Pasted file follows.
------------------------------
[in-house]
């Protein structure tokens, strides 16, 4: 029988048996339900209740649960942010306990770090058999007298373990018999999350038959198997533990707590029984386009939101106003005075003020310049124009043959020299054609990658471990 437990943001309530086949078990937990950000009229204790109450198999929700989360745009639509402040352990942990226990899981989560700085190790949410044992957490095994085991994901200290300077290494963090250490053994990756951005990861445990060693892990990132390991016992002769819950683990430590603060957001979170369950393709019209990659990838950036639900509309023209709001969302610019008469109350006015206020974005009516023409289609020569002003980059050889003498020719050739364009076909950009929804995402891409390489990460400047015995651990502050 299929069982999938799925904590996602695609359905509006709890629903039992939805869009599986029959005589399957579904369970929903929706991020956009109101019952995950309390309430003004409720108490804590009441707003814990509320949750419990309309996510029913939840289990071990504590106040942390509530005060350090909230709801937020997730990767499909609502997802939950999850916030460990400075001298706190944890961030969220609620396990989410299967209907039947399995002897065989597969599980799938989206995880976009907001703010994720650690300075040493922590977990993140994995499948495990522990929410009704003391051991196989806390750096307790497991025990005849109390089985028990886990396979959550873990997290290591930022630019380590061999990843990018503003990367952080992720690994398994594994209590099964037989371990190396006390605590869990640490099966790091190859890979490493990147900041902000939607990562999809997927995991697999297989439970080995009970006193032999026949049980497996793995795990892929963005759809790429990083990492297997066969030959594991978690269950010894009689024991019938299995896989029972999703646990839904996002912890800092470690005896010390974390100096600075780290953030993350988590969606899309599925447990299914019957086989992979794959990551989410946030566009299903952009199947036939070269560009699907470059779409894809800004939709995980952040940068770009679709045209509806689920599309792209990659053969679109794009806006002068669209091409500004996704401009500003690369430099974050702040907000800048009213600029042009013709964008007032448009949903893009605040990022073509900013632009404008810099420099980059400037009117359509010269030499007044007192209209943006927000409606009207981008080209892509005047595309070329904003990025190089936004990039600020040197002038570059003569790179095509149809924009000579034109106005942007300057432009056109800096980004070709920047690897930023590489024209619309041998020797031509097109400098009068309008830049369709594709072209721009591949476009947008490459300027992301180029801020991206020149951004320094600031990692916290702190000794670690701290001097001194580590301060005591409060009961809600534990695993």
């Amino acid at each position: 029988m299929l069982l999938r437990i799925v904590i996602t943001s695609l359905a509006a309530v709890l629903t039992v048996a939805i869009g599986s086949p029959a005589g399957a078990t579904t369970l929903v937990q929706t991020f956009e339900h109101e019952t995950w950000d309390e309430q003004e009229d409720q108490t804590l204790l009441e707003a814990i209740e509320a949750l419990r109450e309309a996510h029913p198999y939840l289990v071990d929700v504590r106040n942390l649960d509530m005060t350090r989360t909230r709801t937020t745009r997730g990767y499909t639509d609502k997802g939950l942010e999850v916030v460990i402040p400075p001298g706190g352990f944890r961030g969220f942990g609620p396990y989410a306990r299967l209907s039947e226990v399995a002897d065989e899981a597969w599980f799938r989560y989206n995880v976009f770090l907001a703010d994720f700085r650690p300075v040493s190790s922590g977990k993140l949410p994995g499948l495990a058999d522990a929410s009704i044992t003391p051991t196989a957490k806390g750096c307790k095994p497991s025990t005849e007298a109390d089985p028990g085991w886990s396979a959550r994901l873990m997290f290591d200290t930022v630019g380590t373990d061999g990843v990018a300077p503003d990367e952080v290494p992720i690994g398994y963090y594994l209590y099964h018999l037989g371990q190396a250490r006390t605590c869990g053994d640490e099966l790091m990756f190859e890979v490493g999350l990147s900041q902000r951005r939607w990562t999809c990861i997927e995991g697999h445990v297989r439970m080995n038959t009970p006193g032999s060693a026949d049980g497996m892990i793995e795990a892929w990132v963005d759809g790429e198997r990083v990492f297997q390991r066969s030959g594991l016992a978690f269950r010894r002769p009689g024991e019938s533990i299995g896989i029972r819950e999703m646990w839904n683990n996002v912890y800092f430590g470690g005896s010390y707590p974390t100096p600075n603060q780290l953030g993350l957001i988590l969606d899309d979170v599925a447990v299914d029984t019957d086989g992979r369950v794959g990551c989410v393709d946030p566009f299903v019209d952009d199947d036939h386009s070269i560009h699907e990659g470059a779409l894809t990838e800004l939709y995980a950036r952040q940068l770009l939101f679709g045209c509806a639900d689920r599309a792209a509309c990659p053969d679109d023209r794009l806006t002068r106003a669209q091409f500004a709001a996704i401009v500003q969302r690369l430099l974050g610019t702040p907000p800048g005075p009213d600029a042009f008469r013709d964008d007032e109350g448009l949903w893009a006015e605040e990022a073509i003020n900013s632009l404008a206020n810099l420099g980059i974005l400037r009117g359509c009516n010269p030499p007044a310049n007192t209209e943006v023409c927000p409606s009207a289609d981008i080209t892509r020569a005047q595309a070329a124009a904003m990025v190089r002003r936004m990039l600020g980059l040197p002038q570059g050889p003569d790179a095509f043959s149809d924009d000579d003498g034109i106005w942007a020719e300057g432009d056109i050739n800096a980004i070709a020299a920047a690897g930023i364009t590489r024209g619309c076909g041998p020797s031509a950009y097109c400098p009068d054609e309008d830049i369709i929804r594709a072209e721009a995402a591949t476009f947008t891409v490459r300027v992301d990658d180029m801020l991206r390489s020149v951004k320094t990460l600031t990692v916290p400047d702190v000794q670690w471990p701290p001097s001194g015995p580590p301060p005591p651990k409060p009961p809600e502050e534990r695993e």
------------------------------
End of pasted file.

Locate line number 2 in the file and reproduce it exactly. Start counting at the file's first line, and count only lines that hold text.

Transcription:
């Protein structure tokens, strides 16, 4: 029988048996339900209740649960942010306990770090058999007298373990018999999350038959198997533990707590029984386009939101106003005075003020310049124009043959020299054609990658471990 437990943001309530086949078990937990950000009229204790109450198999929700989360745009639509402040352990942990226990899981989560700085190790949410044992957490095994085991994901200290300077290494963090250490053994990756951005990861445990060693892990990132390991016992002769819950683990430590603060957001979170369950393709019209990659990838950036639900509309023209709001969302610019008469109350006015206020974005009516023409289609020569002003980059050889003498020719050739364009076909950009929804995402891409390489990460400047015995651990502050 299929069982999938799925904590996602695609359905509006709890629903039992939805869009599986029959005589399957579904369970929903929706991020956009109101019952995950309390309430003004409720108490804590009441707003814990509320949750419990309309996510029913939840289990071990504590106040942390509530005060350090909230709801937020997730990767499909609502997802939950999850916030460990400075001298706190944890961030969220609620396990989410299967209907039947399995002897065989597969599980799938989206995880976009907001703010994720650690300075040493922590977990993140994995499948495990522990929410009704003391051991196989806390750096307790497991025990005849109390089985028990886990396979959550873990997290290591930022630019380590061999990843990018503003990367952080992720690994398994594994209590099964037989371990190396006390605590869990640490099966790091190859890979490493990147900041902000939607990562999809997927995991697999297989439970080995009970006193032999026949049980497996793995795990892929963005759809790429990083990492297997066969030959594991978690269950010894009689024991019938299995896989029972999703646990839904996002912890800092470690005896010390974390100096600075780290953030993350988590969606899309599925447990299914019957086989992979794959990551989410946030566009299903952009199947036939070269560009699907470059779409894809800004939709995980952040940068770009679709045209509806689920599309792209990659053969679109794009806006002068669209091409500004996704401009500003690369430099974050702040907000800048009213600029042009013709964008007032448009949903893009605040990022073509900013632009404008810099420099980059400037009117359509010269030499007044007192209209943006927000409606009207981008080209892509005047595309070329904003990025190089936004990039600020040197002038570059003569790179095509149809924009000579034109106005942007300057432009056109800096980004070709920047690897930023590489024209619309041998020797031509097109400098009068309008830049369709594709072209721009591949476009947008490459300027992301180029801020991206020149951004320094600031990692916290702190000794670690701290001097001194580590301060005591409060009961809600534990695993």